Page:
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  • Low Back Pain Does NOT Mean You Need an MRI

    Low Back Pain Does NOT Mean You Need an MRI

    About 80 percent of people experience back pain at least once over the course of their lives. Low back pain is a very common condition, but it’s easy to discover the source of this pain through a number of different tests. A physical examination is usually the preliminary course of action to identify the severity of low back pain, and then from there your healthcare professional can decide if you require further imaging tests, such as an X-ray, MRI, CT scan, etc.).

    Although many patients may feel that they definitely need an MRI, because their pain is so excruciating, it’s not always the best plan of action. The reason for this is that even though MRI tests create great pictures of a patient’s anatomy, they cannot necessarily show you where the source of the pain is located. In the November 2011 issue of the Journal of Orthopaedic and Sports Physical Therapy (JOSPT), a clinical commentary discussed research that shows that when MRI tests are prescribed to patients unnecessarily, they increase the rate of unnecessary surgical procedures. These surgeries have not shown consistent results in terms of significantly reducing the symptoms of the low back pain, nor have they improved patients’ daily functions.

    The authors of the JOSPT article looked into the current clinical guidelines and research that is available regarding low back pain and diagnostic imaging tests. They found that MRI results often show herniated lumbar disks in patients who experience no symptoms of low back pain. In fact, some studies showed that up to 90% of healthy people over age 60 who were screened using MRI testing found bulging disks in their results. It seems that many people have bulging disks that do not affect their daily lives at all.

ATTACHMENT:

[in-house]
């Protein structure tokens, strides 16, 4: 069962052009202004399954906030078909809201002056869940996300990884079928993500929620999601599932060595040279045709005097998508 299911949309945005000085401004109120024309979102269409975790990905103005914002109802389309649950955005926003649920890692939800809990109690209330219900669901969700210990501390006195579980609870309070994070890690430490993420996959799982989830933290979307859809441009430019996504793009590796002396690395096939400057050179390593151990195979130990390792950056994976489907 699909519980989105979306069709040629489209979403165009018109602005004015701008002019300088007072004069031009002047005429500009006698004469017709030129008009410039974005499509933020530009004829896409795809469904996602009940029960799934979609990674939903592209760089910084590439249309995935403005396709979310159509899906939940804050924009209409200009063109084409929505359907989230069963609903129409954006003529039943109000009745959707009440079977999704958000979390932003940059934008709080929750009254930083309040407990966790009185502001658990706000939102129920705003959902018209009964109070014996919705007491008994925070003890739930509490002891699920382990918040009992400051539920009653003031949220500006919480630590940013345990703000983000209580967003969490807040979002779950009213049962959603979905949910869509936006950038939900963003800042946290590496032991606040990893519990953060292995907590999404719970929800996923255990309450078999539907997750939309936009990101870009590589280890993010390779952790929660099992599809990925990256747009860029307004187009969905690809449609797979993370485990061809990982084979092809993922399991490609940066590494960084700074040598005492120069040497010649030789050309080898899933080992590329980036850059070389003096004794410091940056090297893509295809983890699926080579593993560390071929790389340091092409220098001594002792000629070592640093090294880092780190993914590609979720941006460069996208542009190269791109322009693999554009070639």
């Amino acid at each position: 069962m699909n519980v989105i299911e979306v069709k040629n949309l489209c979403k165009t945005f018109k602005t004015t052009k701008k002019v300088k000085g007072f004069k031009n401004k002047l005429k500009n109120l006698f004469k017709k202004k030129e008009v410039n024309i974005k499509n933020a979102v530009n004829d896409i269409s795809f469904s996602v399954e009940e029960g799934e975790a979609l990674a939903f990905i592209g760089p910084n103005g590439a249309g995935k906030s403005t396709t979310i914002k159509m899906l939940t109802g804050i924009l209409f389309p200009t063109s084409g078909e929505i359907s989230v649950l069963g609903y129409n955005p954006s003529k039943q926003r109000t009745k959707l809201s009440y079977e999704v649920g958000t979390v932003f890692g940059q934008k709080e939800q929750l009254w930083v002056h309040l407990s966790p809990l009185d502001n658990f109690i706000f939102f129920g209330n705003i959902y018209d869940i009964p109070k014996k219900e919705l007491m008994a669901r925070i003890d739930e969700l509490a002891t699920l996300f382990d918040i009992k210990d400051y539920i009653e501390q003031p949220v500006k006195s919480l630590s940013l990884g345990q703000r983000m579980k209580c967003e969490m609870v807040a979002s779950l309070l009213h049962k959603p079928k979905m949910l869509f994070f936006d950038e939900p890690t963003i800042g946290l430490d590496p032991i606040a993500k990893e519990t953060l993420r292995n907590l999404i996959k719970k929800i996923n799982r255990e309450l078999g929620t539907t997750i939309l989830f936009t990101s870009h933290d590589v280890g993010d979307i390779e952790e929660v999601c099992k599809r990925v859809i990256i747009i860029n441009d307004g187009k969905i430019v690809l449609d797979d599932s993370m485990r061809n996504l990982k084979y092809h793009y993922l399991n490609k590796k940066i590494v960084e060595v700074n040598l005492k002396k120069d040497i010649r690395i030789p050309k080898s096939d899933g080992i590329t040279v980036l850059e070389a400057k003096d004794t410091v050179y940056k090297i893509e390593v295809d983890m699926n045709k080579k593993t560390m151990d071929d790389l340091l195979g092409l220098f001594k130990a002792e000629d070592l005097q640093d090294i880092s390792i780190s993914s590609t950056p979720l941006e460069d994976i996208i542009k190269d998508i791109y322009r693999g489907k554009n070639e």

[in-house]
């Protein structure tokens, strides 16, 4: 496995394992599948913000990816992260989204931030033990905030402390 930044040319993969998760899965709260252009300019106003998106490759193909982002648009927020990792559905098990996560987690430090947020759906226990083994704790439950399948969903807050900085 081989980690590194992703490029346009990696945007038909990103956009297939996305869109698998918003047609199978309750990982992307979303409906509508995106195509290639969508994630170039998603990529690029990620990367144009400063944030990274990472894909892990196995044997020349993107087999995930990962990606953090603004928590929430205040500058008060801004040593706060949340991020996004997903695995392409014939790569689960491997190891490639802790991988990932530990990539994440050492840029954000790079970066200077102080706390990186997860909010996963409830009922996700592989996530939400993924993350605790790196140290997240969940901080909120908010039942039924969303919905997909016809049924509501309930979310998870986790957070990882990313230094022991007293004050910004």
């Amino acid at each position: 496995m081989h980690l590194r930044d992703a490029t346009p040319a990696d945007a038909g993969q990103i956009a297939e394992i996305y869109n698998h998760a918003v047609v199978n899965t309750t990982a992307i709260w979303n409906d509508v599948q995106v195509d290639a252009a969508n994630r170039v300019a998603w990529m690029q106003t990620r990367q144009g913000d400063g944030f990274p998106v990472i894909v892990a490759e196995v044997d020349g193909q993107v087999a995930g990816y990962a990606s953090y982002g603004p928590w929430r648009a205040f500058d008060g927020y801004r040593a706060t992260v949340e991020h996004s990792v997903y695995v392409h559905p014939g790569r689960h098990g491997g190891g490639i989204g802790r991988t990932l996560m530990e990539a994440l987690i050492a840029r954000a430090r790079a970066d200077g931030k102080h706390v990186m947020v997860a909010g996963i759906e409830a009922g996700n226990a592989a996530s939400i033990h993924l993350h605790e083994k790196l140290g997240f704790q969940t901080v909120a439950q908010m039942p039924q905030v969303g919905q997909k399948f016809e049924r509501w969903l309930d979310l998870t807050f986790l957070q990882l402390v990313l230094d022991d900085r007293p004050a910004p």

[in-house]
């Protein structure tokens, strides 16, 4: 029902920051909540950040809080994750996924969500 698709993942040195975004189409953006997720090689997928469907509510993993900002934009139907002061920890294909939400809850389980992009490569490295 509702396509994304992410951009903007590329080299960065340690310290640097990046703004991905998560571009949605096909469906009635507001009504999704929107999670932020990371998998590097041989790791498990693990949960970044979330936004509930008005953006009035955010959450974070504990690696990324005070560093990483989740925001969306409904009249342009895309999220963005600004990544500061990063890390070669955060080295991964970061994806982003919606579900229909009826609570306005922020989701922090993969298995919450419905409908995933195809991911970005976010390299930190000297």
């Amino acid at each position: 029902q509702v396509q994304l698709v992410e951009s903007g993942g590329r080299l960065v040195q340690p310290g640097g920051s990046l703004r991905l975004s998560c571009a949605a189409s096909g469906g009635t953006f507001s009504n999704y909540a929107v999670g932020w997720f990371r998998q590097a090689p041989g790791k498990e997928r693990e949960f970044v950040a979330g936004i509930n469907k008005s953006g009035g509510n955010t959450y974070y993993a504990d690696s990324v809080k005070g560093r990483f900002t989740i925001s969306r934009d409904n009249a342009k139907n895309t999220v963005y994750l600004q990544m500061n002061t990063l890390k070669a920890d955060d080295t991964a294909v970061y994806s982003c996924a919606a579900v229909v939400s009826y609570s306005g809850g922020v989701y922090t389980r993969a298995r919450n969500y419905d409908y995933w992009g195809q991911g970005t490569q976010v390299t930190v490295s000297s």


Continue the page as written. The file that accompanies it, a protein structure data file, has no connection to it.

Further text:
Many people who suffer from low back pain come to find that their symptoms correct themselves after a short period of time. Their pain could be due to muscle strain or any number of other mild injuries that just require rest and a bit of time to heal on their own. Making a decision to perform imaging for every patient who complains of low back pain is a hasty one that is often unwarranted. Certainly, imaging tests should be used to rule out more serious problems, but they shouldn’t be the standard next step following a physical examination for every case of low back pain. Studies estimate that half of all CT scans performed and one third of MRIs on the low back are unnecessary. Performing an MRI on some patients can actually be detrimental, such as those with older pacemakers, metal implants, shrapnel, or who are in the first trimester of pregnancy.

    The safe and recommended treatment for low back pain is physical therapy. A physical therapist is able to perform the necessary examination to assess your low back pain and determine if further imaging investigation is necessary. In most cases of low back pain, you won’t require an MRI before you start treatment. At Physical Solutions, our trained physical therapists will work with you to build a program specific to your needs so that you can return to your regular activities as soon as possible.